Ghana: Gov’t warned over budget deficit

Government’s budget deficit target of 9 percent of output is under threat from the significant challenges during the first seven months of the year, the International Monetary Fund (IMF) has warned.

The Fund said lower-than-expected revenues and overruns in the wage bill, electricity subsidies, and high interest payments on public debt are putting the public finances under stress.

In a statement that underlines the fiscal task facing government, the IMF said in spite of efforts to raise additional revenues and curb spending, it will be difficult for the government to keep the deficit below 10 percent of GDP.

“While Ghana’s medium-term economic prospects remain strong, short-terms risks arise on the back of sizeable fiscal and external imbalances,” Christina Daseking, head of a visiting team to Accra from the Fund, said in a statement.

“The main risks to the economy arise from a large current account deficit — projected to increase to above 13 percent of GDP in response to much weaker gold and cocoa prices and ongoing fiscal pressures.”

On Wednesday, the Bank of Ghana (BoG) said the budget deficit in the first seven months of the year was 6.3 percent of GDP against a target of 5.6 percent. It said total fiscal revenue and grants was GH¢10.4billion, below the target of GH¢12.5 billion — mainly due to shortfalls in revenue collections and poor disbursement of external grants.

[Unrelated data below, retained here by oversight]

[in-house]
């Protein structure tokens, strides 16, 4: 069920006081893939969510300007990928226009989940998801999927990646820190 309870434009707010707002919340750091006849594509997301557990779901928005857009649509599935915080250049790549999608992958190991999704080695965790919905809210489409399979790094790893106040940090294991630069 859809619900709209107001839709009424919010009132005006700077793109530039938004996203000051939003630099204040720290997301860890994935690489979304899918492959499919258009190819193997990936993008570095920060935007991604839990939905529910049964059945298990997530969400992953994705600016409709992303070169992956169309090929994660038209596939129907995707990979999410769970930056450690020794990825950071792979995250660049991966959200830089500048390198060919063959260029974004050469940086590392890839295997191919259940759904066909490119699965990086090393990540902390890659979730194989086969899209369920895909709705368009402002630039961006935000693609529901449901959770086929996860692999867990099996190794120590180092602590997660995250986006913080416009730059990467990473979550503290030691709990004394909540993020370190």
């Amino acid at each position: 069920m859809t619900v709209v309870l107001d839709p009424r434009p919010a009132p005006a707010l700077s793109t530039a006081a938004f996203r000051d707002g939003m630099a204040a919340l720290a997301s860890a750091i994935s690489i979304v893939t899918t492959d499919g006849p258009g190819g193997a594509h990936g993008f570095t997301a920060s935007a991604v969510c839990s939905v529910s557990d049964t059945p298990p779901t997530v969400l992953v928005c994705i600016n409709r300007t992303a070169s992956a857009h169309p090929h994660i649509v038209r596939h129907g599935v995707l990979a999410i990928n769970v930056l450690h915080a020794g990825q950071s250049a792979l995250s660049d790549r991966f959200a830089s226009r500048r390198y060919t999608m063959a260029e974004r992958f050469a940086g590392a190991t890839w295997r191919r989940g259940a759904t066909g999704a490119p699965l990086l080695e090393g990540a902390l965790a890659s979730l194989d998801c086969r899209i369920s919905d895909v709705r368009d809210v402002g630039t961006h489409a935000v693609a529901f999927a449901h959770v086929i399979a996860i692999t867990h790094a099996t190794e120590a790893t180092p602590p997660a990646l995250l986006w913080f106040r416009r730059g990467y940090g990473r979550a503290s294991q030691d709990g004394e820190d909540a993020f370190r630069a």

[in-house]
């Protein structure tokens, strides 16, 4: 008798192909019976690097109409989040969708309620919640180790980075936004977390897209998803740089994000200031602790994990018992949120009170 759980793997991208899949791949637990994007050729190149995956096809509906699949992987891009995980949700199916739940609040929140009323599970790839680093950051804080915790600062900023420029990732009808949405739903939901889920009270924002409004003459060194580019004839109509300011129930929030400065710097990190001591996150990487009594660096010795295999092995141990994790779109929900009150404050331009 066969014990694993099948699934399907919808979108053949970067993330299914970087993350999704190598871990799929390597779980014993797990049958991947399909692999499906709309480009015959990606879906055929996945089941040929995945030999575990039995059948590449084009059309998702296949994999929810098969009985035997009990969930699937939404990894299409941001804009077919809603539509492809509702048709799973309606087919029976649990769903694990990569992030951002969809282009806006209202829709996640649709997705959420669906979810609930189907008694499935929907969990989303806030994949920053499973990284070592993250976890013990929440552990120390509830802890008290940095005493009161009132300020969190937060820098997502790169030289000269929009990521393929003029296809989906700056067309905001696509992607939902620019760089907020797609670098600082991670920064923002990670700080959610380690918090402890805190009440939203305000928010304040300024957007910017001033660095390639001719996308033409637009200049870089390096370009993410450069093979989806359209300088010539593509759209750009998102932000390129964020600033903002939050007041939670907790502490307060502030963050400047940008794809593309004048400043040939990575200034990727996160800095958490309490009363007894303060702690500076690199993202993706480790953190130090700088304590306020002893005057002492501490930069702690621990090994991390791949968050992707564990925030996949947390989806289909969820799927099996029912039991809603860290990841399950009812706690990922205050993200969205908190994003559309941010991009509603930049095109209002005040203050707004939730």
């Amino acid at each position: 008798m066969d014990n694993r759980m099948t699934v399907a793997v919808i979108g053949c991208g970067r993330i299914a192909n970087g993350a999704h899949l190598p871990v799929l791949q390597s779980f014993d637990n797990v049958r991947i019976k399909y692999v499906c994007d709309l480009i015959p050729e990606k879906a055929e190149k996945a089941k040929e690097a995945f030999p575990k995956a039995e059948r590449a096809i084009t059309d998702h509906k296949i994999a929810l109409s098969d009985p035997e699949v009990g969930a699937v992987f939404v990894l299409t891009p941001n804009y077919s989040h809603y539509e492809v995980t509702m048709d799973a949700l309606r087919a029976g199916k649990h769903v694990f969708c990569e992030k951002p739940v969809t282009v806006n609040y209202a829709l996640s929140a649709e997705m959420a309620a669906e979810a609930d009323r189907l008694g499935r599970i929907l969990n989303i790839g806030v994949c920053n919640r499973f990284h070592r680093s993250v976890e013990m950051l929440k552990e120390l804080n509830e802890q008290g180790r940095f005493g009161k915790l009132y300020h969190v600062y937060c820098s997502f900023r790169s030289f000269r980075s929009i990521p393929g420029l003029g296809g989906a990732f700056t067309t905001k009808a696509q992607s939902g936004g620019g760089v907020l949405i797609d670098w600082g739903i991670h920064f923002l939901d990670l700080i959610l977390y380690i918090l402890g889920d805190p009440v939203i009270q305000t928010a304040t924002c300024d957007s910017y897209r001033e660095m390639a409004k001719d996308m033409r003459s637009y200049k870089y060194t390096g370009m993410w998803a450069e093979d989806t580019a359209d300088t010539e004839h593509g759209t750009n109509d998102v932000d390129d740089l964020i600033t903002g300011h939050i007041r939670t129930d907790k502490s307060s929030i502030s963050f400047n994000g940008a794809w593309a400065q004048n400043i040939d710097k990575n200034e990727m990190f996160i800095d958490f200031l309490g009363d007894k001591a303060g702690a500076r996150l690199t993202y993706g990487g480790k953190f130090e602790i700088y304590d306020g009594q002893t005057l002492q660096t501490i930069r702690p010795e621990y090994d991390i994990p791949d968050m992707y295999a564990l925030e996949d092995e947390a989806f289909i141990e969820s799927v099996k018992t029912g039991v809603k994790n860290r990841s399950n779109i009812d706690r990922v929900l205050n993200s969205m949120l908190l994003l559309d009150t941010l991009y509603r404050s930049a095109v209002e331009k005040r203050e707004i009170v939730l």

Government responded to the revenue gap by keeping total expenditure below target. However, spending on wages and interest payments exceeded their targets. The wage bill, which was the main cause of fiscal dislocation in 2012, amounted to GH¢5.5billion between January-July against a projection of GH¢5.1billion. Interest payments breached its GH¢1.8billion target by GH¢0.8billion.


“Considering the unsustainable wage dynamics of recent years, a different approach is needed, based on wage moderation and strategic choices about the size and composition of the civil service,” the IMF said.

“The biometric registration of all public sector employees, the planned introduction of new HR guidelines to control hiring, and the agreement to settle wage negotiations before the budget discussions are positive first steps,” it added.

The Fund welcomed efforts to restore electricity tariffs to cost-recovery levels, which will free resources for more critical spending such as on social investment and infrastructure — areas that are vital to lift living standards and improve business competitiveness.

So far, a consensus has emerged that Ghana’s fast-paced GDP growth is not matched by adequate job-creation to reduce idleness and underemployment among the country’s youth.

In the first quarter of the year, economic growth weakened; but BoG Governor Henry Kofi Wampah said there are signs output is picking up, and that this is likely to improve revenue performance in the remaining months of the year. The IMF has forecast full-year growth of about 7 percent compared to the government’s projection of 8 percent.

Unlike the IMF, Dr. Wampah was more upbeat about the deficit, saying: “The target of 9 percent is still within range. From where we are sitting, it is possible that the target will be achieved.



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